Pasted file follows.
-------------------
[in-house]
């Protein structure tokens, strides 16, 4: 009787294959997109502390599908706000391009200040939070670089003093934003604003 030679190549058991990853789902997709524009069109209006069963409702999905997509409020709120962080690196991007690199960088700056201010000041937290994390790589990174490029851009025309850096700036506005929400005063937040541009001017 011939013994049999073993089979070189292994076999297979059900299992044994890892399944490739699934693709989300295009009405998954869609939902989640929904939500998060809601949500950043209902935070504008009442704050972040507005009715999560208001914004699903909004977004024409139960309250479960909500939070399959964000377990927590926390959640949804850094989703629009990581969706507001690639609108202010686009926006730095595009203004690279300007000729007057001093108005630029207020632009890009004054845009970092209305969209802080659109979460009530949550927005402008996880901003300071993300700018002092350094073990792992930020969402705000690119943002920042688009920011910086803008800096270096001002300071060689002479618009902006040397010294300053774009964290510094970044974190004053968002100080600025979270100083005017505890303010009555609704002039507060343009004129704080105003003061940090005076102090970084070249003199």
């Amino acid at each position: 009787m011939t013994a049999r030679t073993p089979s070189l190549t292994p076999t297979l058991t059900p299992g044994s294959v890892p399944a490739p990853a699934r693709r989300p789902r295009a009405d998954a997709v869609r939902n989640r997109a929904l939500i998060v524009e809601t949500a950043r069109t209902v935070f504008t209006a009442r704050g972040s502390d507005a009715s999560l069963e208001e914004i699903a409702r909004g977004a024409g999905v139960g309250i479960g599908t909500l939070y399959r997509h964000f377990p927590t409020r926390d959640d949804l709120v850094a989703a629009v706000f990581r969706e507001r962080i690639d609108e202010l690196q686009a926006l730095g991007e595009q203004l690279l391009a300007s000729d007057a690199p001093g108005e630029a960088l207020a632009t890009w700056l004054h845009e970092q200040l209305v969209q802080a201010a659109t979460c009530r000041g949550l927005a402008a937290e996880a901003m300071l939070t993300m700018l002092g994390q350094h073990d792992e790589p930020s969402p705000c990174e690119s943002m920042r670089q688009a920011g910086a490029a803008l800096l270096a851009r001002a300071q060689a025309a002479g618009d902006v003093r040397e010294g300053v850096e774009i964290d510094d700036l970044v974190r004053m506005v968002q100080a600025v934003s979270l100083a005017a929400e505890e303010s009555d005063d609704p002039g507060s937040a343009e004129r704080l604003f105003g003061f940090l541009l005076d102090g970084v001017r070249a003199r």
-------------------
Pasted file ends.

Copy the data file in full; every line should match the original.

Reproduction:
[in-house]
């Protein structure tokens, strides 16, 4: 009787294959997109502390599908706000391009200040939070670089003093934003604003 030679190549058991990853789902997709524009069109209006069963409702999905997509409020709120962080690196991007690199960088700056201010000041937290994390790589990174490029851009025309850096700036506005929400005063937040541009001017 011939013994049999073993089979070189292994076999297979059900299992044994890892399944490739699934693709989300295009009405998954869609939902989640929904939500998060809601949500950043209902935070504008009442704050972040507005009715999560208001914004699903909004977004024409139960309250479960909500939070399959964000377990927590926390959640949804850094989703629009990581969706507001690639609108202010686009926006730095595009203004690279300007000729007057001093108005630029207020632009890009004054845009970092209305969209802080659109979460009530949550927005402008996880901003300071993300700018002092350094073990792992930020969402705000690119943002920042688009920011910086803008800096270096001002300071060689002479618009902006040397010294300053774009964290510094970044974190004053968002100080600025979270100083005017505890303010009555609704002039507060343009004129704080105003003061940090005076102090970084070249003199």
């Amino acid at each position: 009787m011939t013994a049999r030679t073993p089979s070189l190549t292994p076999t297979l058991t059900p299992g044994s294959v890892p399944a490739p990853a699934r693709r989300p789902r295009a009405d998954a997709v869609r939902n989640r997109a929904l939500i998060v524009e809601t949500a950043r069109t209902v935070f504008t209006a009442r704050g972040s502390d507005a009715s999560l069963e208001e914004i699903a409702r909004g977004a024409g999905v139960g309250i479960g599908t909500l939070y399959r997509h964000f377990p927590t409020r926390d959640d949804l709120v850094a989703a629009v706000f990581r969706e507001r962080i690639d609108e202010l690196q686009a926006l730095g991007e595009q203004l690279l391009a300007s000729d007057a690199p001093g108005e630029a960088l207020a632009t890009w700056l004054h845009e970092q200040l209305v969209q802080a201010a659109t979460c009530r000041g949550l927005a402008a937290e996880a901003m300071l939070t993300m700018l002092g994390q350094h073990d792992e790589p930020s969402p705000c990174e690119s943002m920042r670089q688009a920011g910086a490029a803008l800096l270096a851009r001002a300071q060689a025309a002479g618009d902006v003093r040397e010294g300053v850096e774009i964290d510094d700036l970044v974190r004053m506005v968002q100080a600025v934003s979270l100083a005017a929400e505890e303010s009555d005063d609704p002039g507060s937040a343009e004129r704080l604003f105003g003061f940090l541009l005076d102090g970084v001017r070249a003199r």